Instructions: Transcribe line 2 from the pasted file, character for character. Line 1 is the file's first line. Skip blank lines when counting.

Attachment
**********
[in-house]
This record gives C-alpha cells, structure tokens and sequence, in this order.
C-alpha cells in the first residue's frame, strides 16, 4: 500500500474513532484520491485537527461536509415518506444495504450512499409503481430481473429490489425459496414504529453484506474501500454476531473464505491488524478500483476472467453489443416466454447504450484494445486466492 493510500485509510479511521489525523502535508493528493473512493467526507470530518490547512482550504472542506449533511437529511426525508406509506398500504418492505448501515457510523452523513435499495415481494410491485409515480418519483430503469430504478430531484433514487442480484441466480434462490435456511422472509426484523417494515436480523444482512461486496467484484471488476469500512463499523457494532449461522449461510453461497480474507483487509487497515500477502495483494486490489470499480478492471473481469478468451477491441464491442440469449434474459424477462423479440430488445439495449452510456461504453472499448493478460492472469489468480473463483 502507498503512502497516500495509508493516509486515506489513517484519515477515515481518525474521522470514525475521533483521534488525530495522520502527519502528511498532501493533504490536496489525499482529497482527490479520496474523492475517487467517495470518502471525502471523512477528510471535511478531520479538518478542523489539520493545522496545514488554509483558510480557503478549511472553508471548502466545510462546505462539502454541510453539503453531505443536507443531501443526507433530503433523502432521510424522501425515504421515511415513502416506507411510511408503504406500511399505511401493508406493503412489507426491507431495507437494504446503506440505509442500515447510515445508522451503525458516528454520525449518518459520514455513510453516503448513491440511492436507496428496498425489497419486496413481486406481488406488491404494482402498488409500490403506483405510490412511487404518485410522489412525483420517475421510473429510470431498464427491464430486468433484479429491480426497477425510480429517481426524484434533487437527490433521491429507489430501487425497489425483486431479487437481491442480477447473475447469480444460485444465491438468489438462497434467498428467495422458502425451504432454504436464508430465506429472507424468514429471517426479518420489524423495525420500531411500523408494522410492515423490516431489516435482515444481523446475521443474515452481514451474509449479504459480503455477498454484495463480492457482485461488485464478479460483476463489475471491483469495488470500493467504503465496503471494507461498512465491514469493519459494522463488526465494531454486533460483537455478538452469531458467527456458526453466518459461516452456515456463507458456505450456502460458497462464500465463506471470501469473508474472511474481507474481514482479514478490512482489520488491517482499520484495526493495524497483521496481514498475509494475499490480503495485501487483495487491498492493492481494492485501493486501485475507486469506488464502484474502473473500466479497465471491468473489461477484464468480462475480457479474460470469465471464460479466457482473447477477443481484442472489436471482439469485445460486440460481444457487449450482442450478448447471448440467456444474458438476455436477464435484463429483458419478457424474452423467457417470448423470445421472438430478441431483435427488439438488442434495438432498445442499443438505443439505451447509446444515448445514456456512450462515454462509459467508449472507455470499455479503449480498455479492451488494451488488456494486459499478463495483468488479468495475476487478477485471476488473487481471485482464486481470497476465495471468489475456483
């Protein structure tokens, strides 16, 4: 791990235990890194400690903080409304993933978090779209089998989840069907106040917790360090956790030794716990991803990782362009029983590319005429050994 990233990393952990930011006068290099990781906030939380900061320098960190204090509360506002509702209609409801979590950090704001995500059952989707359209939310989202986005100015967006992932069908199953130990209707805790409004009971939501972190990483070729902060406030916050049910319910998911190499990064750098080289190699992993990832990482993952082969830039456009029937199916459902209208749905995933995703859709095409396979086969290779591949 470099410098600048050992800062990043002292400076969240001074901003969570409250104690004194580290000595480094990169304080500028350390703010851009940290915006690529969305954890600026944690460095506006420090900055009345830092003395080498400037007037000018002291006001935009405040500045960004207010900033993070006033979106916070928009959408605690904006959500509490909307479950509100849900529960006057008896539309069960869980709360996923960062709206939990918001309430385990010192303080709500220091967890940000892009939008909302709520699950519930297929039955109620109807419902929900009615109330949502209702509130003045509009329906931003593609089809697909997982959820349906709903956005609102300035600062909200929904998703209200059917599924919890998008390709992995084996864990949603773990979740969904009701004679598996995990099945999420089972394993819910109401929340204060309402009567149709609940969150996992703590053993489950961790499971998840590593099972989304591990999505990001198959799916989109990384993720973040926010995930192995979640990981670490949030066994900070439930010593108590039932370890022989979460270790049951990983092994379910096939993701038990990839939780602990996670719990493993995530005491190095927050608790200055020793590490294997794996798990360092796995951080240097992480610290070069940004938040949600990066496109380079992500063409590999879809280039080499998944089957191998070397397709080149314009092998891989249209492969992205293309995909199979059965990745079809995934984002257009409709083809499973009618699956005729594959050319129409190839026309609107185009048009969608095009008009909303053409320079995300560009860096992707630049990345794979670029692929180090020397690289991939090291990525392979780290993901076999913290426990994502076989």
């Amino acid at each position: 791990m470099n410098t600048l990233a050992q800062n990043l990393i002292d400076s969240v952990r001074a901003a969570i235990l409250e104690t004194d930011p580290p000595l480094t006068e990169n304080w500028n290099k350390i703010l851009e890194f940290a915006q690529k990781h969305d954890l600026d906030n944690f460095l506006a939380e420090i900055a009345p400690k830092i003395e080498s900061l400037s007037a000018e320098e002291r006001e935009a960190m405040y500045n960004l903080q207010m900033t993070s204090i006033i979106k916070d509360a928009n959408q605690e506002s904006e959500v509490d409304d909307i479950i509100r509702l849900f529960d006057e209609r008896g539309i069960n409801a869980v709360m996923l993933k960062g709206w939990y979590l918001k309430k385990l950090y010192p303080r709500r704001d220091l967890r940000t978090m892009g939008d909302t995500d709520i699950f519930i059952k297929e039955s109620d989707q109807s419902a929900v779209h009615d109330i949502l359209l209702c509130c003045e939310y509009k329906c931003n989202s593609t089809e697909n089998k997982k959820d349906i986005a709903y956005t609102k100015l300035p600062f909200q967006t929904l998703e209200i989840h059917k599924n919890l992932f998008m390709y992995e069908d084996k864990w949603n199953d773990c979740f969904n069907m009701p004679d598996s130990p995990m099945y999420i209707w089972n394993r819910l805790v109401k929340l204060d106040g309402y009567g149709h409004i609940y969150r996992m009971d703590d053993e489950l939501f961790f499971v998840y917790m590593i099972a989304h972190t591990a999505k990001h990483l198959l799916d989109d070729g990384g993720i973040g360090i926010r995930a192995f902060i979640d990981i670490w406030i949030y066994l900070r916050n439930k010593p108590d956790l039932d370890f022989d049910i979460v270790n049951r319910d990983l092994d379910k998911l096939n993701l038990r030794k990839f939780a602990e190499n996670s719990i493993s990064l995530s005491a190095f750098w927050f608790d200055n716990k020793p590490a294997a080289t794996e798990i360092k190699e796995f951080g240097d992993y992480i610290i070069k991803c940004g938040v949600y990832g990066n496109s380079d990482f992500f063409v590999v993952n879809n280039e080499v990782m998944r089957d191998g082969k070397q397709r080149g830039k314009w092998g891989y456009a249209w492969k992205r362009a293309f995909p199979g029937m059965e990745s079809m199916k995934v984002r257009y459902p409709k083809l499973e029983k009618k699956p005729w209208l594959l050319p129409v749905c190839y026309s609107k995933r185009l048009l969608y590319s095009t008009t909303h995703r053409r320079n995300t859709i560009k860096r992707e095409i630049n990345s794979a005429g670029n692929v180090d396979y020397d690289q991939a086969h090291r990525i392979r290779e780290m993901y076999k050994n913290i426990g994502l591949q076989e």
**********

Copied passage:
This record gives C-alpha cells, structure tokens and sequence, in this order.